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(You can now listen to today's MY Devotional on Leading The Way's daily devotional podcast!)

When you read through Nehemiah's prayer following the dismal report of Jerusalem's vulnerability and shame, you can see that his heart was broken. But it wasn't the ruined walls that broke Nehemiah's heart. It wasn't the burned gates. It wasn't even the desolate temple. There was only one factor in this entire situation that wounded Nehemiah to the heart: God's name was disgraced. The pagans not only mocked God's people, but they mocked God Himself.

One individual plus God is a majority in every situation.

Nehemiah experienced agony at the thought of the holy name of Yahweh being ridiculed by the pagans. So he went to his knees, and he prayed the threefold prayer in Nehemiah 1.

First, Nehemiah began his prayer with praise (Nehemiah 1:5). When we pray, we must acknowledge that we stand before an awesome God who deserves our deepest reverence and respect. Because of Jesus, we can come to Him boldly—but not arrogantly. If we want God to hear our prayers, then we must approach Him prayerfully, not pridefully. Our prayers will have no power until we learn to praise Him and recognize our complete dependence on Him.

Second, he persisted in prayer (Nehemiah 1:1, 1:4, 2:1). Nehemiah was a prayer warrior—he prayed, fasted, wept, and sought God's will for four months from the time he received the report about Jerusalem. Why? Was God reluctant to bless Nehemiah? No, God is eager to bless us, but His chosen means of distributing His blessings is through the power of prayer. Through prayer, God is able to perform miracles in and through us, but we must be willing to do what He wants, the way He wants it done. So while Nehemiah persisted in prayer, God was preparing him for battle.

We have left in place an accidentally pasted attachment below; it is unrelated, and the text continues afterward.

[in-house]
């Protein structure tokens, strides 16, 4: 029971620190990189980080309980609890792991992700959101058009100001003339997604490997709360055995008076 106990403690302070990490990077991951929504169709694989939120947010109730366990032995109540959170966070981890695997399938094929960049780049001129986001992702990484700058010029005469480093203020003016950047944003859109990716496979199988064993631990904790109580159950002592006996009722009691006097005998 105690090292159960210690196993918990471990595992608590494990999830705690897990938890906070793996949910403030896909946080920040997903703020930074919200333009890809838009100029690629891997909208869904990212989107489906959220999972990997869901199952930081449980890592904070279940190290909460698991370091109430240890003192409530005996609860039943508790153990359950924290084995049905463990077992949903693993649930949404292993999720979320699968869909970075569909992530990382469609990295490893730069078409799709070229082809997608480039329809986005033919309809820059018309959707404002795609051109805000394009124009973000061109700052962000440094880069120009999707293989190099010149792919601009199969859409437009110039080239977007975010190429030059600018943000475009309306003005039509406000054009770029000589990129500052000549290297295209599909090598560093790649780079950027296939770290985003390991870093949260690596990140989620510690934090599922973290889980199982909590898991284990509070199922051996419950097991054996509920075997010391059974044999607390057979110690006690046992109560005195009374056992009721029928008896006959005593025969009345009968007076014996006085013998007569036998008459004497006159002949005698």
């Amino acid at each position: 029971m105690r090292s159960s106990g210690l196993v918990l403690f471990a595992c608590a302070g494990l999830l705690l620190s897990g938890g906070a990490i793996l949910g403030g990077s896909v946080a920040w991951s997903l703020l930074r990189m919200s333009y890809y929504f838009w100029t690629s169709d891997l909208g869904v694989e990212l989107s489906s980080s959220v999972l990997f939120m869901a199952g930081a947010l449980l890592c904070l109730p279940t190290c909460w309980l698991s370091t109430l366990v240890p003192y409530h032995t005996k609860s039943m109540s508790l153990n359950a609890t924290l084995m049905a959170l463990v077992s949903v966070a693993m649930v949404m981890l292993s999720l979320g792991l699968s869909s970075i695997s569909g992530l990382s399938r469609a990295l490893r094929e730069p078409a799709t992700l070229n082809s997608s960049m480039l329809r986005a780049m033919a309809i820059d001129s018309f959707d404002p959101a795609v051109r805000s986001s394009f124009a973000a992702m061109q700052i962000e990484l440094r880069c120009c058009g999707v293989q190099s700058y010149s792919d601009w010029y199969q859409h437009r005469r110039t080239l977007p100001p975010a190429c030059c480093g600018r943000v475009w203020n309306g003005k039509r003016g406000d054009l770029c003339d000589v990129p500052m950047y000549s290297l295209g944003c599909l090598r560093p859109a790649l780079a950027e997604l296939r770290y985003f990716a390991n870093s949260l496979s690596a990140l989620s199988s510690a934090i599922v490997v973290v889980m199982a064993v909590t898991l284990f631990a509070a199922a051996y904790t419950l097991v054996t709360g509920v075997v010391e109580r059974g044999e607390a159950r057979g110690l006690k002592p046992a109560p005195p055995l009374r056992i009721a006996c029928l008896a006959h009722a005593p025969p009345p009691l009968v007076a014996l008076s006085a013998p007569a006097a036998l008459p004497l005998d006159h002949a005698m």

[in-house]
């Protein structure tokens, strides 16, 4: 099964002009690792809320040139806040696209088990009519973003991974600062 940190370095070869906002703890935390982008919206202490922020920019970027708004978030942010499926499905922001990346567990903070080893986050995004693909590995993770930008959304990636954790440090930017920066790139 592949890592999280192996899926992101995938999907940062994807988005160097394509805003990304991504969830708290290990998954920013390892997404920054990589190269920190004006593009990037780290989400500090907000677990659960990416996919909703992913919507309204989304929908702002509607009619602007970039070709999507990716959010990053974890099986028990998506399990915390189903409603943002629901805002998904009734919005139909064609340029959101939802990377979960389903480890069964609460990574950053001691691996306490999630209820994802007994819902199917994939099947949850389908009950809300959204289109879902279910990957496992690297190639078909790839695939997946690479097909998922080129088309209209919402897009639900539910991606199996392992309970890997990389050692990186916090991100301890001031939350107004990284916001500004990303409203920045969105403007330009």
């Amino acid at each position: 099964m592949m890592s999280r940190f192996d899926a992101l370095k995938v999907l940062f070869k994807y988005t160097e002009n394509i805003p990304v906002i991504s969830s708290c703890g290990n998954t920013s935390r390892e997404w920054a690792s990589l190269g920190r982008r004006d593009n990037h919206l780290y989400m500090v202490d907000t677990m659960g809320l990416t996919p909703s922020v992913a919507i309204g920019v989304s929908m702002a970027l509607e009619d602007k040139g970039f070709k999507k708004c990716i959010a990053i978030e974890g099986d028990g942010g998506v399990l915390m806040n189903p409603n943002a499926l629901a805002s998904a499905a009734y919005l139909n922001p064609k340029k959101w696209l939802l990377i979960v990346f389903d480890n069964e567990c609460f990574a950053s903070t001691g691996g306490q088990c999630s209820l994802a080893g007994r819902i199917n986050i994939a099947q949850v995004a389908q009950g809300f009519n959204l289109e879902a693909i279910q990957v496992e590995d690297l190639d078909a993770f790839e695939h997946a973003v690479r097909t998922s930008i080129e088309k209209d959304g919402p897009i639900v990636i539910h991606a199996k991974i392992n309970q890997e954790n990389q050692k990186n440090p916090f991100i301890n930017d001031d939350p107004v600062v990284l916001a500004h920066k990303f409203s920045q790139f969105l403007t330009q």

Third, through prayer, he prepared himself to do whatever God asked him to do (Nehemiah 1:11). In prayer, Nehemiah identified himself as God's humble servant, and he asked God to give success to him as His servant, going about His business. You see, prayer is not an excuse for doing nothing. Prayer does not absolve us of the responsibility to act. When we pray, we are reporting for duty. We must be ready to surrender, to sacrifice, and to serve.

Nehemiah understood the simple equation: one + prayer = great power. One individual plus God is a majority in every situation. Are you ready to see the power of God work in and through you? Then watch out! As you pray, great power is coming.

Prayer: Lord, thank You for the example of Nehemiah's prayer. May I humble myself before You, remembering that everything I have comes from You. Give me the humility and thankfulness to respond to Your call with "Here I am; send me!" I pray in the name of Jesus. Amen.

"Lord, let your ear be attentive to the prayer of this your servant and to the prayer of your servants who delight in revering your name" (Nehemiah 1:11).

Learn more in Dr. Michael Youssef's sermon Rebuilding Our Broken Walls, Part 1: WATCH NOW | LISTEN NOW